The HINDU Notes – 09th September 2019 - VISION

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Monday, September 09, 2019

The HINDU Notes – 09th September 2019

📰 Chinese trawlers in southern Indian Ocean worry India

The huge increase in numbers in the southern Indian Ocean far from the Chinese coast has raised concerns

•There has been a huge increase in Chinese deep-sea fishing trawlers in the southern Indian Ocean far from the Chinese coast which has raised concerns in the government and the security establishment, according to official sources. This was discussed in the recent coastal security meetings involving Director-General (DG), Shipping, the Navy and other stakeholders.

•“In the last four years, on an average at least 500 Chinese trawlers were present in the region and around 32,250 incidents per year were recorded,” a senior defence source said. The trawlers were, however, not in India’s Exclusive Economic Zone (EEZ) but beyond, the source added. This includes trawlers from China, Hong Kong and Taiwan.

•Breaking this up further, there were 1,100 occurrences near Somalia and 1,500 occurrences near the Coast of Oman. Occurrences are recordings of the Automatic Identification System (AIS) aboard trawlers and ships recorded when they are activated. So a trawler can be recorded multiple times based on its AIS signature. Chinese trawlers have institutional backing and have processing facilities with them which are sold in the vicinity, the source added on the modalities of the operation.

•While India has good inland fishing, the ocean fishing capacity is way below capacity. There have been recommendations for the need to boost domestic deep-sea fishing. “Our deep-sea fishing is in bits and pieces. We need to boost that,” the source said.

•The maritime movements in the region are tracked at the Navy’s Information Management and Analysis Centre (IMAC) at Gurugram, which is the single-point centre interlinking all the coastal radar chains and other inputs along the coastline. The AIS information comprises name, MMSI number, position, course, speed, last port visited, destination and so on. This information can be picked up through various AIS sensors including coastal AIS chains and satellite based receivers.

•To address this, the National Maritime Domain Awareness initiative aims to integrate fishing, ports, customs so that the database is available to everyone. Currently, the States have their databases. As part of this evolving mechanism, the National Committee for Strengthening Maritime and Coastal Security is scheduled to meet this week to discuss the implementation.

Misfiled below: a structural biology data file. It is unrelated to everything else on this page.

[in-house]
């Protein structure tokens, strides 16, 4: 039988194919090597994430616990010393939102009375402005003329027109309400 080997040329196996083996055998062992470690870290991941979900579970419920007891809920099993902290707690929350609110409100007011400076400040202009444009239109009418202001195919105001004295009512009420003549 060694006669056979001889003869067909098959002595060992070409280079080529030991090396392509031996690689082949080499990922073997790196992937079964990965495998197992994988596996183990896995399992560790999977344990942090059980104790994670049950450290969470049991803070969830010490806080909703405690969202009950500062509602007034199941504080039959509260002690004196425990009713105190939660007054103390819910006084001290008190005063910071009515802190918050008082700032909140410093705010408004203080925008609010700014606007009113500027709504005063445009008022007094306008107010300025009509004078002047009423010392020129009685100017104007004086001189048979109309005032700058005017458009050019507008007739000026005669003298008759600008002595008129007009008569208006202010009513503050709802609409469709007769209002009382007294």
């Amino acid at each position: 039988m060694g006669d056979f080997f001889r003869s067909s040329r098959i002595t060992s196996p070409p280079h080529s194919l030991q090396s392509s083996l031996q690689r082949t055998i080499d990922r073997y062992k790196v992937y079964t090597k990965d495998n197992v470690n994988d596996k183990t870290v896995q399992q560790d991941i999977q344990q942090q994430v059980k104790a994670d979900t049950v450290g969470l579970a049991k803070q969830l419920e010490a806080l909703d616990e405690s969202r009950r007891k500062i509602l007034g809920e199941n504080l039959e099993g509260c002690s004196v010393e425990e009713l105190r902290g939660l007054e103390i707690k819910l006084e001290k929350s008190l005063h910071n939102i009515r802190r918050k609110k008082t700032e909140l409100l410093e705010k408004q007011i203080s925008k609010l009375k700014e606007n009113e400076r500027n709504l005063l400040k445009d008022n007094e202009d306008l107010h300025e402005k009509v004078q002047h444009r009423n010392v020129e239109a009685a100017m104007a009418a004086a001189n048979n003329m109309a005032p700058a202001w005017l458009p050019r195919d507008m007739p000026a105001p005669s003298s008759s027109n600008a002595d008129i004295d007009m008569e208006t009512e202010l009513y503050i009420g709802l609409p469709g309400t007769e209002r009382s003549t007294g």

•There has been a national effort to install AIS systems on ships under 20m for which a pilot study has been carried out. AIS works through satellite and the ISRO has already delivered 1000 transponders for trails in Gujarat and Tamil Nadu.

📰 Moon lander Vikram may not spring back to life, say space experts

They believe that the moon lander may have crash-landed on the lunar surface and the impact shock may have damaged the module beyond repair

•Experts said on Sunday that time was running out for the moon lander Vikram and the possibility of re-establishing communication with it looked “less and less probable”.

•A senior official associated with the mission said, “Progressively... as time goes by... it’s difficult [to establish link].” However, with the “right orientation”, it can still generate power and recharge batteries with solar panels, he said.

•“But it looks less and less probable, progressively,” the official said on condition of anonymity.

Not on all fours

•Another top ISRO official said the “hard-landing” of Vikram on the lunar surface had made the task of linking again with it that much difficult as it might not have the “right orientation” and would not have landed on its four legs.

•“Impact shock may have damaged the lander,” he said.

•The lander was designed to execute a soft landing on the lunar surface and to function for one lunar day, which is equivalent to about 14 earth days.

•The location of the Vikram module “proves beyond doubt” that the orbiter is functioning well, space expert Ajay Lele said. “The orbiter is the main element of the mission as it will work for more than a year,” he said.

•He said that with the orbiter working fine, 90-95 per cent of the mission objective had been achieved.

•Former ISRO scientist S Nambi Narayanan said the chances of re-establishing communication looked bleak as the lander may have crash-landed.

NASA salute

•“Space is hard. We commend ISRO’s attempt to land their Chandrayaan2 mission on the Moon’s South Pole,” NASA said in a tweet. “You have inspired us with your journey and look forward to future opportunities to explore our solar system together,” it said.

📰 Trump, Europe and the Iran effect

The Iran crisis reflects the strains between the U.S. and Europe over the U.S. President’s maximalist political approaches

•Last month, the impromptu visit of the Iranian Foreign Minister, Mohammad Javad Zarif, to the G-7 summit caught many leaders, especially the U.S. President, Donald Trump, off guard. Mr. Zarif was in Biarritz, the venue, at France’s behest and though there were no meetings or negotiations with the American delegation, he was able to meet with the French President, Emmanuel Macron, and continue discussions about recent initiatives between the Presidents of Iran and France on the Iranian nuclear issue.